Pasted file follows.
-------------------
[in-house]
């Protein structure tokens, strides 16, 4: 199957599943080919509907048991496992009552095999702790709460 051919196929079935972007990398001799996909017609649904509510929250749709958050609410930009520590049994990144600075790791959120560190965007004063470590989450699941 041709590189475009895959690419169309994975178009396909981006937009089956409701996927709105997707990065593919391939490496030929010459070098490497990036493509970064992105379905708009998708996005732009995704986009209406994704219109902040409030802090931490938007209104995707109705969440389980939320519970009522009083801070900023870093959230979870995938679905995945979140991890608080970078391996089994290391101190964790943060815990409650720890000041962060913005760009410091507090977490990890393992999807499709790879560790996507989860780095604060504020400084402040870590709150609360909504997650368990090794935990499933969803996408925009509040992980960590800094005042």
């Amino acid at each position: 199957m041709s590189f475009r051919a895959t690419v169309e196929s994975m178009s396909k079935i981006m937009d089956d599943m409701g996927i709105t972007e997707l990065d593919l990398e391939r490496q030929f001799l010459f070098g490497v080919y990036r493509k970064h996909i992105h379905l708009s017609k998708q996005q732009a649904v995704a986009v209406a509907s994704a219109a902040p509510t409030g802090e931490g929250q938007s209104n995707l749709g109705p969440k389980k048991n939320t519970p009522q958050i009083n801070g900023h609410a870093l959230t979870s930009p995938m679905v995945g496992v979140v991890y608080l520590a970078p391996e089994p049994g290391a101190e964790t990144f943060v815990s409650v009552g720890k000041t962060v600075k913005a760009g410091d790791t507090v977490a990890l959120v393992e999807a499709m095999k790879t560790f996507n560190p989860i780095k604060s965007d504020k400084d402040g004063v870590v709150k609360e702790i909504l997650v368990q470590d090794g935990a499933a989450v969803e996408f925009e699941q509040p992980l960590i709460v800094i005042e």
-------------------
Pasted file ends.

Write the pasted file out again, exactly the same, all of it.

[in-house]
């Protein structure tokens, strides 16, 4: 199957599943080919509907048991496992009552095999702790709460 051919196929079935972007990398001799996909017609649904509510929250749709958050609410930009520590049994990144600075790791959120560190965007004063470590989450699941 041709590189475009895959690419169309994975178009396909981006937009089956409701996927709105997707990065593919391939490496030929010459070098490497990036493509970064992105379905708009998708996005732009995704986009209406994704219109902040409030802090931490938007209104995707109705969440389980939320519970009522009083801070900023870093959230979870995938679905995945979140991890608080970078391996089994290391101190964790943060815990409650720890000041962060913005760009410091507090977490990890393992999807499709790879560790996507989860780095604060504020400084402040870590709150609360909504997650368990090794935990499933969803996408925009509040992980960590800094005042």
């Amino acid at each position: 199957m041709s590189f475009r051919a895959t690419v169309e196929s994975m178009s396909k079935i981006m937009d089956d599943m409701g996927i709105t972007e997707l990065d593919l990398e391939r490496q030929f001799l010459f070098g490497v080919y990036r493509k970064h996909i992105h379905l708009s017609k998708q996005q732009a649904v995704a986009v209406a509907s994704a219109a902040p509510t409030g802090e931490g929250q938007s209104n995707l749709g109705p969440k389980k048991n939320t519970p009522q958050i009083n801070g900023h609410a870093l959230t979870s930009p995938m679905v995945g496992v979140v991890y608080l520590a970078p391996e089994p049994g290391a101190e964790t990144f943060v815990s409650v009552g720890k000041t962060v600075k913005a760009g410091d790791t507090v977490a990890l959120v393992e999807a499709m095999k790879t560790f996507n560190p989860i780095k604060s965007d504020k400084d402040g004063v870590v709150k609360e702790i909504l997650v368990q470590d090794g935990a499933a989450v969803e996408f925009e699941q509040p992980l960590i709460v800094i005042e």